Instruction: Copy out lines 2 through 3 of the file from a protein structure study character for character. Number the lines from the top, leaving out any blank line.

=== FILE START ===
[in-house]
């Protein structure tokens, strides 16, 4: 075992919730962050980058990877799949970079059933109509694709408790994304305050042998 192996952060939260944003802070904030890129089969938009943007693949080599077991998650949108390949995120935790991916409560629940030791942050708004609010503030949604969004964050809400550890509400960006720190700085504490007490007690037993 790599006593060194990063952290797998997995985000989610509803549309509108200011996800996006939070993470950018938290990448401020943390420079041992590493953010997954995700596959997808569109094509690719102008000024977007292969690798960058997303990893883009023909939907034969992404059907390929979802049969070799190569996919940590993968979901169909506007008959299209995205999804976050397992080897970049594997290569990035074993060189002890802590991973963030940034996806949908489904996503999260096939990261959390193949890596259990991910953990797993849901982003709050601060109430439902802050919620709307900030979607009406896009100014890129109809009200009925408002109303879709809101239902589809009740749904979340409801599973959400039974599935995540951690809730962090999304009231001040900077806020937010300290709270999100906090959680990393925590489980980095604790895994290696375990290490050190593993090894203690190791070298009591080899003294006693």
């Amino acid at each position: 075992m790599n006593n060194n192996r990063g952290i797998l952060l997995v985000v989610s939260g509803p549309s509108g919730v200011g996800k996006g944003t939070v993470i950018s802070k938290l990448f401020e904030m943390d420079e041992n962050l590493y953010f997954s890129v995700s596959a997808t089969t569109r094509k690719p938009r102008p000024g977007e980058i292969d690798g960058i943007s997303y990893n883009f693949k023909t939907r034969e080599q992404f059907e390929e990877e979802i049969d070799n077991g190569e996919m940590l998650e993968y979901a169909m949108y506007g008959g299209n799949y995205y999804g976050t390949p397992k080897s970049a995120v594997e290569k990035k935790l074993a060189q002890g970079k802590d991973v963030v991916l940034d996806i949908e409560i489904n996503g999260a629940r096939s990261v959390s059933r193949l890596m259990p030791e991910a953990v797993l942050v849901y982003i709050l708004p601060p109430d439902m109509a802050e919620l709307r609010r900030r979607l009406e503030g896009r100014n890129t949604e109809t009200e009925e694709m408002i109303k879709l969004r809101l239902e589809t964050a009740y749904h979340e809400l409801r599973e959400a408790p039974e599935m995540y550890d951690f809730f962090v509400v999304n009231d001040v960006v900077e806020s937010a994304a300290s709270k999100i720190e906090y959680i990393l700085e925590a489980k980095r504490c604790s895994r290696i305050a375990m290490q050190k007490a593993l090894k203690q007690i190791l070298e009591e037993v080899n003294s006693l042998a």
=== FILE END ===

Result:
């Protein structure tokens, strides 16, 4: 075992919730962050980058990877799949970079059933109509694709408790994304305050042998 192996952060939260944003802070904030890129089969938009943007693949080599077991998650949108390949995120935790991916409560629940030791942050708004609010503030949604969004964050809400550890509400960006720190700085504490007490007690037993 790599006593060194990063952290797998997995985000989610509803549309509108200011996800996006939070993470950018938290990448401020943390420079041992590493953010997954995700596959997808569109094509690719102008000024977007292969690798960058997303990893883009023909939907034969992404059907390929979802049969070799190569996919940590993968979901169909506007008959299209995205999804976050397992080897970049594997290569990035074993060189002890802590991973963030940034996806949908489904996503999260096939990261959390193949890596259990991910953990797993849901982003709050601060109430439902802050919620709307900030979607009406896009100014890129109809009200009925408002109303879709809101239902589809009740749904979340409801599973959400039974599935995540951690809730962090999304009231001040900077806020937010300290709270999100906090959680990393925590489980980095604790895994290696375990290490050190593993090894203690190791070298009591080899003294006693």
């Amino acid at each position: 075992m790599n006593n060194n192996r990063g952290i797998l952060l997995v985000v989610s939260g509803p549309s509108g919730v200011g996800k996006g944003t939070v993470i950018s802070k938290l990448f401020e904030m943390d420079e041992n962050l590493y953010f997954s890129v995700s596959a997808t089969t569109r094509k690719p938009r102008p000024g977007e980058i292969d690798g960058i943007s997303y990893n883009f693949k023909t939907r034969e080599q992404f059907e390929e990877e979802i049969d070799n077991g190569e996919m940590l998650e993968y979901a169909m949108y506007g008959g299209n799949y995205y999804g976050t390949p397992k080897s970049a995120v594997e290569k990035k935790l074993a060189q002890g970079k802590d991973v963030v991916l940034d996806i949908e409560i489904n996503g999260a629940r096939s990261v959390s059933r193949l890596m259990p030791e991910a953990v797993l942050v849901y982003i709050l708004p601060p109430d439902m109509a802050e919620l709307r609010r900030r979607l009406e503030g896009r100014n890129t949604e109809t009200e009925e694709m408002i109303k879709l969004r809101l239902e589809t964050a009740y749904h979340e809400l409801r599973e959400a408790p039974e599935m995540y550890d951690f809730f962090v509400v999304n009231d001040v960006v900077e806020s937010a994304a300290s709270k999100i720190e906090y959680i990393l700085e925590a489980k980095r504490c604790s895994r290696i305050a375990m290490q050190k007490a593993l090894k203690q007690i190791l070298e009591e037993v080899n003294s006693l042998a």